The first thing that I noticed about Jian Ghomeshi is that I didn’t have a crush on him anymore. I think it had something to do with the rolled up jeans but also, that he didn’t seem that into us. I really lost interest in Jian but I fell in love with the rest of the show. The guests were amazing and the musical guests knocked my socks right off. To be honest, I got a migraine shortly after the show started and the only thing I remember with any clarity was falling head over heels in love with Miranda Mulholland, who was playing with the Great Lake Swimmers. Not only can she play the fiddle and sing like nobody’s business, she’s got incredible stage presence and awesome energy. I’ve spent a lot of time listening to her music and that’s easy, because she plays in 76% of all Canadian bands. (or something)
The rest of the show was great. I loved Elvira Kurt. She’s such a great addition to the show. She is so incredibly… awesome and aggravating at the same time and the kind of person that I’d want to hang out with or go on a road trip with.
When the show was over, Jian shook hands and signed autographs in the lobby. I could have waited but my head hurt, and I figured it would be easier at the after party, which I was lucky enough to be invited to. Again at the after party, there was always a crowd about him and he didn’t look all too amused, so I took my migraine home to bed.
I woke the next morning and knew that going to Western wasn’t going to happen. Between the lingering migraine, the anxiety and the overall lack of confidence, I just couldn’t swing it. I spent the day in bed, moping.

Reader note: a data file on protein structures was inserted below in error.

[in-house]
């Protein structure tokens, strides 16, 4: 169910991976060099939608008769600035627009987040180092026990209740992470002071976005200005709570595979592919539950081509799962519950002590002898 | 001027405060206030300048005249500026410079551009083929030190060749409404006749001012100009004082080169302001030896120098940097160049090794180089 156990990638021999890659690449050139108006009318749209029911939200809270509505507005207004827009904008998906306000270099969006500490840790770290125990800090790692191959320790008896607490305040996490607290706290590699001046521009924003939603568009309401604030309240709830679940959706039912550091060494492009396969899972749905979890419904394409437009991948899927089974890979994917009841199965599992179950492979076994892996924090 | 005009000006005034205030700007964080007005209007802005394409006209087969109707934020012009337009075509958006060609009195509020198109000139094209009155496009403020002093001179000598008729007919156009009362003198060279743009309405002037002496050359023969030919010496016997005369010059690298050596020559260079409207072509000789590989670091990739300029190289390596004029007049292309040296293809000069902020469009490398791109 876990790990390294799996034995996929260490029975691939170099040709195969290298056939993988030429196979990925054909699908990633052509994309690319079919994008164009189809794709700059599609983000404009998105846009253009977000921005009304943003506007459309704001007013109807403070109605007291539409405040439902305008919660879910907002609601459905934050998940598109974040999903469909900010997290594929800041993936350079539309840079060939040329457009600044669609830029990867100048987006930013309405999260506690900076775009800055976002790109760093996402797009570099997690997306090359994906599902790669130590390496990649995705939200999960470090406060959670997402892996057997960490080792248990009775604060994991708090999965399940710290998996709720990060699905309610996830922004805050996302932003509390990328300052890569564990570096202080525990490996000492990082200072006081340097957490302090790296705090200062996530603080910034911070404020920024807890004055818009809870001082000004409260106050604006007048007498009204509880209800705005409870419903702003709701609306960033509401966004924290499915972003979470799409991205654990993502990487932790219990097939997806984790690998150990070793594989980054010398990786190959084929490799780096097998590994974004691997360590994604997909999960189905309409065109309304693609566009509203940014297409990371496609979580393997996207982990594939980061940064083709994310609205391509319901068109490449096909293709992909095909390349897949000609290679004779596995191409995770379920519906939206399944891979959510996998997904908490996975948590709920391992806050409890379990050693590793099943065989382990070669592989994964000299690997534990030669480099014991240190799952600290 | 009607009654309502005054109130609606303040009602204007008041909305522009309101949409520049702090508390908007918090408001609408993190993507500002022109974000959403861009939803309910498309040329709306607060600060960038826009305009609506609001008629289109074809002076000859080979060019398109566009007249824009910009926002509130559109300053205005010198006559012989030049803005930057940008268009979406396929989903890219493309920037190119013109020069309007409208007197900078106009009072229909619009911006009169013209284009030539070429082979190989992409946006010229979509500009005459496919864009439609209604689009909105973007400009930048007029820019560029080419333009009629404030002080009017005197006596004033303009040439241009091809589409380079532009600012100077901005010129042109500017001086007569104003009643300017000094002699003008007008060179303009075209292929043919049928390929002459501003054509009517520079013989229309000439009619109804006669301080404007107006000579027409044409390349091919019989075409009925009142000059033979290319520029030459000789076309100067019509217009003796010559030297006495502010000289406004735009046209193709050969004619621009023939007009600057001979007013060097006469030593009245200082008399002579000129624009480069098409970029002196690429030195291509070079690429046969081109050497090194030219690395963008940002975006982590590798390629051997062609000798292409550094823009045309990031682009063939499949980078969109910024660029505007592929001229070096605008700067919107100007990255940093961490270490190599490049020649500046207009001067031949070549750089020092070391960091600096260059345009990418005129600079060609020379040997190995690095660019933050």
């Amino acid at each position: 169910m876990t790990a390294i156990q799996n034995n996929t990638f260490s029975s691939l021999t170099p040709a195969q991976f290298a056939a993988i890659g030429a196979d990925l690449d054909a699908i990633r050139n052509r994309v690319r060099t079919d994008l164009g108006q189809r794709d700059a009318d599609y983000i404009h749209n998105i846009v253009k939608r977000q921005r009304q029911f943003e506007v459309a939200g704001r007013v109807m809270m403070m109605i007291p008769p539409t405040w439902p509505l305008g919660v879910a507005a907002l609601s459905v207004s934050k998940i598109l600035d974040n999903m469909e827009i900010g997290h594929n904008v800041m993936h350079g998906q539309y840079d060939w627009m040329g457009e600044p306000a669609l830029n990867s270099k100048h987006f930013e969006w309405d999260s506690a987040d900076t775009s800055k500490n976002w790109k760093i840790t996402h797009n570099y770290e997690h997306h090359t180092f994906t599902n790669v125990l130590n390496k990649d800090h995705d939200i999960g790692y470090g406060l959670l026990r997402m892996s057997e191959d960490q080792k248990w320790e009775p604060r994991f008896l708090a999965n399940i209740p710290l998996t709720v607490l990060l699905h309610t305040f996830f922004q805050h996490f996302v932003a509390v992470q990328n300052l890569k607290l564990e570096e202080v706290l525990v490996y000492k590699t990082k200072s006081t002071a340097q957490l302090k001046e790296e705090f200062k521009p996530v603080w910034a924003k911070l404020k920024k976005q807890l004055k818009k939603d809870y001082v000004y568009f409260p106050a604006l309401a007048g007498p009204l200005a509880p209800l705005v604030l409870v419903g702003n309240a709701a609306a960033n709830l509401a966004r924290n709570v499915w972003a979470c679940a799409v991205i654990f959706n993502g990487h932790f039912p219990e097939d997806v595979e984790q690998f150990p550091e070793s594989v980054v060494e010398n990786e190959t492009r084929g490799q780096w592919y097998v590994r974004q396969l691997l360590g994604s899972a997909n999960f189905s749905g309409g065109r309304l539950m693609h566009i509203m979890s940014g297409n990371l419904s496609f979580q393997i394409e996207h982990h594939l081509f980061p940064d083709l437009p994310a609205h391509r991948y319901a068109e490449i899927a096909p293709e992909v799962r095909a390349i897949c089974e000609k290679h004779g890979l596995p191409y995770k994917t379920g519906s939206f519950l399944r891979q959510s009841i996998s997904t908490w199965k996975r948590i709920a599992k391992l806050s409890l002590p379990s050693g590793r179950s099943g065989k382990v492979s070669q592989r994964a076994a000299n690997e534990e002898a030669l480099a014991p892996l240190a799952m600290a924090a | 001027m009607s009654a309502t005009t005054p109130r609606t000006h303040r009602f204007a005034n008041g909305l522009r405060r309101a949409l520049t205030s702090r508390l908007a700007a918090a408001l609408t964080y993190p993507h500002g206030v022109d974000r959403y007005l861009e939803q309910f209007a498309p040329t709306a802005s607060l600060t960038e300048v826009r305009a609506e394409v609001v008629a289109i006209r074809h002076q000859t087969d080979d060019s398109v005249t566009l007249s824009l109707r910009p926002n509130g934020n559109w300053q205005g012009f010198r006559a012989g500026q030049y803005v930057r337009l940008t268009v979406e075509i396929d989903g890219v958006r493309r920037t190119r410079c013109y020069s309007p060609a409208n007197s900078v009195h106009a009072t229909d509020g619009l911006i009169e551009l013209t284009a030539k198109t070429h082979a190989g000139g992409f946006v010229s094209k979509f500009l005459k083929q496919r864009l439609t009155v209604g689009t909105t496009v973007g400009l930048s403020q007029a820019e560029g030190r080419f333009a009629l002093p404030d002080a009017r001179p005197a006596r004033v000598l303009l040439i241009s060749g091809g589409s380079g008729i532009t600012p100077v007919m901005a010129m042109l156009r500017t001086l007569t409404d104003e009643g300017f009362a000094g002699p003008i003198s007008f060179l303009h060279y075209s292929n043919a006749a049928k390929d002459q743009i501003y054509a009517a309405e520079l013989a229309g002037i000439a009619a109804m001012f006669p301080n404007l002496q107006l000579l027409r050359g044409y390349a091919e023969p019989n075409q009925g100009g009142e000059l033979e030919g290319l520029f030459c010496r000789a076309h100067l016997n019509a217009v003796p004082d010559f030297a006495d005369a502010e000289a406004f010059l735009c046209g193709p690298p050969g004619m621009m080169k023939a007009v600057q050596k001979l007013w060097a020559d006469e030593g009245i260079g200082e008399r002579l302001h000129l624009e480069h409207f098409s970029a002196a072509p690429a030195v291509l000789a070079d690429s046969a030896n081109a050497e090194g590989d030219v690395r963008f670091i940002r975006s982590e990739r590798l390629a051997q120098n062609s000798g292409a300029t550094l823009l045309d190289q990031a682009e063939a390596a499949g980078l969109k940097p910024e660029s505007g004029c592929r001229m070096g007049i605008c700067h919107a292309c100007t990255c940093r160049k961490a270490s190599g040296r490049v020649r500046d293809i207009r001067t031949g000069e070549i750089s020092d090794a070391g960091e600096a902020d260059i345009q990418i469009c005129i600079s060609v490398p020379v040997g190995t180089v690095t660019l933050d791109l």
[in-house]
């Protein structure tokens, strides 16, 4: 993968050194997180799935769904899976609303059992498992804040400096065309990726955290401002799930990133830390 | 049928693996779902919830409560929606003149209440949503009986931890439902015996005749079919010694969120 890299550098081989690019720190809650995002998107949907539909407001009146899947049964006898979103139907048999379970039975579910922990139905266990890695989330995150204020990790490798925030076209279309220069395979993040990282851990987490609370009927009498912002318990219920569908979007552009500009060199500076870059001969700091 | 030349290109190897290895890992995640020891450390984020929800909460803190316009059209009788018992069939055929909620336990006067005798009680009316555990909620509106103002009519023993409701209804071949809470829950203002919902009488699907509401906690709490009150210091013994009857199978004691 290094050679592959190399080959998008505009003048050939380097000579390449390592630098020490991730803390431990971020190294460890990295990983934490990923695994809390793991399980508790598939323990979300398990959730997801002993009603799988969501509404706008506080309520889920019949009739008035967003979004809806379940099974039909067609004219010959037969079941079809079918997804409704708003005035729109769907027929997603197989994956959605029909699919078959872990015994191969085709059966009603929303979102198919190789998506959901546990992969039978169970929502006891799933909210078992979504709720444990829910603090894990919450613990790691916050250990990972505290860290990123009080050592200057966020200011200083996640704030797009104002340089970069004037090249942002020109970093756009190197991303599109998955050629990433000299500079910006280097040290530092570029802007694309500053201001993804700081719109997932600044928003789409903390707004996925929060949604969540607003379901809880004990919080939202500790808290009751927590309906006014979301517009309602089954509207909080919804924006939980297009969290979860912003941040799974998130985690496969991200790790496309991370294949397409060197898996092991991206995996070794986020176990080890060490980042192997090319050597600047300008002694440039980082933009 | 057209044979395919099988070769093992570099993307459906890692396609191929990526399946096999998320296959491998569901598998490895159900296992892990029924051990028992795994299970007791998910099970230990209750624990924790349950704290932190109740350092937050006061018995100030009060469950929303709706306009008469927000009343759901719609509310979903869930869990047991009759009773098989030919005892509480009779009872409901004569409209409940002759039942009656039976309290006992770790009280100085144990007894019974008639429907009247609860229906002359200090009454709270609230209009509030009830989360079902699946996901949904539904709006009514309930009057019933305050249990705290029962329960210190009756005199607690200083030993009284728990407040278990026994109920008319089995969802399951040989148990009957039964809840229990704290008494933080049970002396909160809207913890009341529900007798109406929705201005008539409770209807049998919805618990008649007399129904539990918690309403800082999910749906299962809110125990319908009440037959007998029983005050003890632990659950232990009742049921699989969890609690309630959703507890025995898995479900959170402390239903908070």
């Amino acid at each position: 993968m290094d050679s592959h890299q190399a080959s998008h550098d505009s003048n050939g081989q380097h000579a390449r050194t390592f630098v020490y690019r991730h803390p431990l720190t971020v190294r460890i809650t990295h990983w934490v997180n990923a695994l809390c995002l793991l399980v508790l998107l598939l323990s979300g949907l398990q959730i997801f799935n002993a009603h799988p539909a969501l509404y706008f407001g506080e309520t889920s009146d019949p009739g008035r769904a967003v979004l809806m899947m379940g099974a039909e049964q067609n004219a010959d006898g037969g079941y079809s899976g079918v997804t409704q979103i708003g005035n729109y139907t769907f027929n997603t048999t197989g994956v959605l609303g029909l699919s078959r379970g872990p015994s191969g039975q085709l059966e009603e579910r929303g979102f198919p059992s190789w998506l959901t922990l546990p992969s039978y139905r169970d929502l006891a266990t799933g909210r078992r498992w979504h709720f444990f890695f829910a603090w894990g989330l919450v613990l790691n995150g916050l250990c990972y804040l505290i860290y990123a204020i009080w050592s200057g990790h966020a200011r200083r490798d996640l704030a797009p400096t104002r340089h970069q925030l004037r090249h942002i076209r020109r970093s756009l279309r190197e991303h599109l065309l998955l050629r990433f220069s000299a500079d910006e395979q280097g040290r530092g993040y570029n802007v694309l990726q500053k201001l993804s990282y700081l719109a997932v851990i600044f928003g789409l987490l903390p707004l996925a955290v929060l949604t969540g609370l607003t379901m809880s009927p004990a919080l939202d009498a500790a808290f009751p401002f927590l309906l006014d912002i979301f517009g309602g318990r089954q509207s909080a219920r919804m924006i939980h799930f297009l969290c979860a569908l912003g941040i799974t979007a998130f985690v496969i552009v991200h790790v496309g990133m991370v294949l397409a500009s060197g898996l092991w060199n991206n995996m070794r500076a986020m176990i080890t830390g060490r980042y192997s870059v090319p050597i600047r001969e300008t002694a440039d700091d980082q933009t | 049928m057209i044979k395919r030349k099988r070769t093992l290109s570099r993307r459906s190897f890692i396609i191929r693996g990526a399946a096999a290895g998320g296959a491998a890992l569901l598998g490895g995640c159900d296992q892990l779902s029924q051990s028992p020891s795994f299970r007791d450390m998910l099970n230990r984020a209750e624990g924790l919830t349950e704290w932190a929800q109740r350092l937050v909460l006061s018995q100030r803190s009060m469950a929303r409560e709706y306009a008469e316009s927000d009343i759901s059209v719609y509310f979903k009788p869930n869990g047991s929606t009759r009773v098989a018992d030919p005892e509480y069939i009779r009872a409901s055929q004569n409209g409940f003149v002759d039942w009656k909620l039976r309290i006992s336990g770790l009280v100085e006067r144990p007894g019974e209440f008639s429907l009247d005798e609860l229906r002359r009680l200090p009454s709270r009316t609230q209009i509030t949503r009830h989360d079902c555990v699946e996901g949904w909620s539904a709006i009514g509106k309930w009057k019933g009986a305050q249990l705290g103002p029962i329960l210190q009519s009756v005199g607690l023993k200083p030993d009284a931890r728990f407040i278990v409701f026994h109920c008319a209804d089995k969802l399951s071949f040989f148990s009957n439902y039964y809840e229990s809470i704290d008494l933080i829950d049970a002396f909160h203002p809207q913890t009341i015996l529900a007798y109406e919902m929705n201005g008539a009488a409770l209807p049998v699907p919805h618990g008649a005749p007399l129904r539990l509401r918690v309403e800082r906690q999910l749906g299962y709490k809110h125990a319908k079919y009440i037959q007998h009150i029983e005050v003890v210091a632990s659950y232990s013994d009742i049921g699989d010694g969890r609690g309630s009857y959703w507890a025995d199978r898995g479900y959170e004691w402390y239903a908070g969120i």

Fast forward to August 2014. I’m minding my own business on twitter when I see that City Lights Bookshop has a giant Q that they are auctioning off and the funds raised, goes to a LGBTQ support line and that seemed like a no brainer to me. Of course I needed the giant Q. Not only was it made by artist & book clerk, Kayla, It was signed by Jian with him declaring it the “Best Q Ever. Ever.”.
So I bid on it and for $125 I brought it home with me. I had great plans for the Q. I had photo shoot ideas, guest appearances planned (It was at London`s VOICE) and it slept in my tent with me, for a few weeks when I first moved into my new place. My plan was, when I was done playing with it, I was going to give the giant Q to my nephew, Quinn.
Fast forward to a few weeks ago and the news about Jian’s fondness for smacking women around.
At first, many of us who had been involved in the #JianinLdnOnt campaign felt disappointed that Jian has now tarnished that memory for us. I didn’t want anything to do with the Q. I absolutely couldn’t give it to my nephew but I always didn’t want to disrespect the artist by just getting rid of it.
I posted a picture of it on facebook told the story, hoping someone would want it and any money raised would go to the London Abused Women Centre. In no time, my friend, Lisa Bondy, suggested that I transform the Q into something positive and she attached the logo for the women’s shelter. Perfect. It became crystal clear.
After a small alteration, painting it purple for the Shine the Light campaign, and then adding Holly Painter’s message “Speak your Truth” and the hashtag #WeBelieveYou, it was perfect. A group effort. (I’m just finishing up on the lettering.)
So now we have this beautiful symbol of hope for all abuse survivors to know that someone is thinking about them and cares for them. May that be the little push they need to speak their truth. Megan Walker from the London Abused Women’s Shelter said she would love to see this all over the city so many women will see it.
Let’s do that.
If you have a location where it can be displayed, whether for a day or a week or a month… please let me know.
Let’s shine the light on woman abuse.